Nearly every South Dakota employer is required to carry workers’ compensation insurance. The state urges employers to maintain workers’ comp coverage to avoid civil lawsuits.
South Dakota imposes stringent workers’ compensation insurance rules on its employers. All businesses must provide coverage for employers, except those that can qualify for one of the few exceptions.
Generally, the state of South Dakota strives to maintain comprehensive workers’ comp coverage. This means that everyone working in South Dakota must have workers’ comp insurance, except for:
It depends on what type of business owner you are. Here’s how South Dakota business owner requirements work:
Sole proprietors, partners, and members of limited liability companies (LLCs) are excluded from the state’s workers’ comp mandate. However, they can elect to include themselves in their firm’s insurance policy should they find it beneficial.
Corporate officers are expected to have workers’ comp coverage, but they can apply for an exemption.
Forms for electing or rejecting coverage are available at the South Dakota Department of Labor & Regulation.
Certain workers, including owner-operators of commercial motor vehicles and real estate agents, may apply for certification as an independent contractor. If granted this status, employers who retain the services of such individuals do not need to provide them with workers’ comp coverage.
Because the tests for qualifying as an independent contractor are complex, you should review details provided by the South Dakota Department of Labor & Regulation.
South Dakota business owners can compare quotes and purchase a policy from private insurance companies. (Insureon offers the ability to compare quotes for free with its online insurance marketplace.)
If your firm’s high-risk status makes it impossible to purchase workers’ comp insurance through private insurers, you can purchase coverage from the South Dakota assigned risk market. The National Council on Compensation Insurance (NCCI) manages this insurance pool, serving as the state’s workers’ comp provider of last resort.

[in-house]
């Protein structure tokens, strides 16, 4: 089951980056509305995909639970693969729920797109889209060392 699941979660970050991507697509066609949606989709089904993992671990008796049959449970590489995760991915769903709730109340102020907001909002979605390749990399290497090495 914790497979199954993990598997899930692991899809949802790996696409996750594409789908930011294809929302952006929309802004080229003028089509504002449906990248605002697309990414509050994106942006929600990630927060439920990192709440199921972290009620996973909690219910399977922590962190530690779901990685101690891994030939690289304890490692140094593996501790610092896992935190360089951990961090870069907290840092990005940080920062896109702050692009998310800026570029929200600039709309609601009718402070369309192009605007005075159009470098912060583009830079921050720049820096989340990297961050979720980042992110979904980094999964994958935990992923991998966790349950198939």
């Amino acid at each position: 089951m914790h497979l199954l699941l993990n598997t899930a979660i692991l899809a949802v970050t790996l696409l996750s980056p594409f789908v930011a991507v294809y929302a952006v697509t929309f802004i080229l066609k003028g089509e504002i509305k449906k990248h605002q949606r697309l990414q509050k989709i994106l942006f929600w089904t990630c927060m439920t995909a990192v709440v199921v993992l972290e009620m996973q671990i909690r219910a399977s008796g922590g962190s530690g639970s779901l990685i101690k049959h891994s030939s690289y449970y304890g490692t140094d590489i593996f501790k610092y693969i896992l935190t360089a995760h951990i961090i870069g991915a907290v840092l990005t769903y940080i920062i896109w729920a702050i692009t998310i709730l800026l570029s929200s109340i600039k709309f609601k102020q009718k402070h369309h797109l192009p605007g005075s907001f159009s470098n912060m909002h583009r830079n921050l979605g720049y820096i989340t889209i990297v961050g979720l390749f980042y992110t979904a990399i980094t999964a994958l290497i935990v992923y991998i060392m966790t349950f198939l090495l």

South Dakota employers who qualify can self-insure their workers’ compensation claims. This means they’ll pay for their own workers’ comp claims rather than submit them to an insurance company.
To qualify for self-insurance, they must file an application with the South Dakota Department of Labor & Regulation and submit a security form, a $2,250 application, fee, and their last four years of annual reports.
Estimated employer costs for workers' compensation in South Dakota are $1.16 per $100 covered in payroll.
Violating South Dakota’s workers’ compensation statute is a serious matter. If you fail to comply, you may open yourself to legal action from injured or sick employees or their survivors. If they decide to sue you, they will be allowed to do so for all applicable medical expenses incurred due to the incident, plus twice the amount of disability-income or death benefits allowed under South Dakota law.
South Dakota mandates the payment of death benefits to the survivors of an employee who dies from a work-related injury or illnesses. These take the form of payments to replace the worker’s lost income and to cover burial-related expenses.
If the employee’s death resulted from a work injury, the person’s spouse is eligible to receive 67% of the employee's average weekly wage (overtime included at the straight rate). If the spouse gets remarried, the workers’ comp insurer will pay a lump sum equaling two years of the worker’s pay.
If there are eligible surviving children of the employee, the income benefit to them will begin two years after the surviving spouse remarries.
If the only survivors are children, the child or children will receive income payments equal to 67% of the deceased employee’s average weekly wage until they reach age 18 (or age 22 if enrolled full-time in school). Children who are physically or mentally incapable of self-support will receive payments for the rest of their lives.
The insurer will pay an additional $50 per month to each legally dependent child of the deceased employee from the date of the employee's death until that child turns 18. The insurer must also pay an additional $2,000 per year for up to five years for each child enrolled full-time at an accredited South Dakota post-secondary educational institution.
In addition to paying survivor income benefits, workers’ comp insurers must pay for up to $10,000 in burial expenses, plus the cost of transporting the body if death occurs outside the burial community.
In South Dakota, many workers’ comp claims end in settlements. This means the parties to the claim – the injured employee, the company, and the insurer – must agree on a lump-sum payment in return for the employee (or the employee’s survivors) agreeing to forgo future payments.
The South Dakota Department of Labor & Regulation must approve all workers’ comp settlements. Your workers’ comp insurer and the employee must file settlement paperwork with the department. If the department doesn’t respond within 20 days by sending an official disapproval notice, the settlement will be considered approved. Once a settlement application is approved in South Dakota, it’s a final decision.
In South Dakota, employees must file a workers’ comp claim within one year after the accident date. The deadline can be extended if your firm provided medical treatment for the injury or if the employer is able to keep working.
If you are ready to explore workers’ comp insurance options for your South Dakota business, start a free online application today to compare quotes from multiple carriers.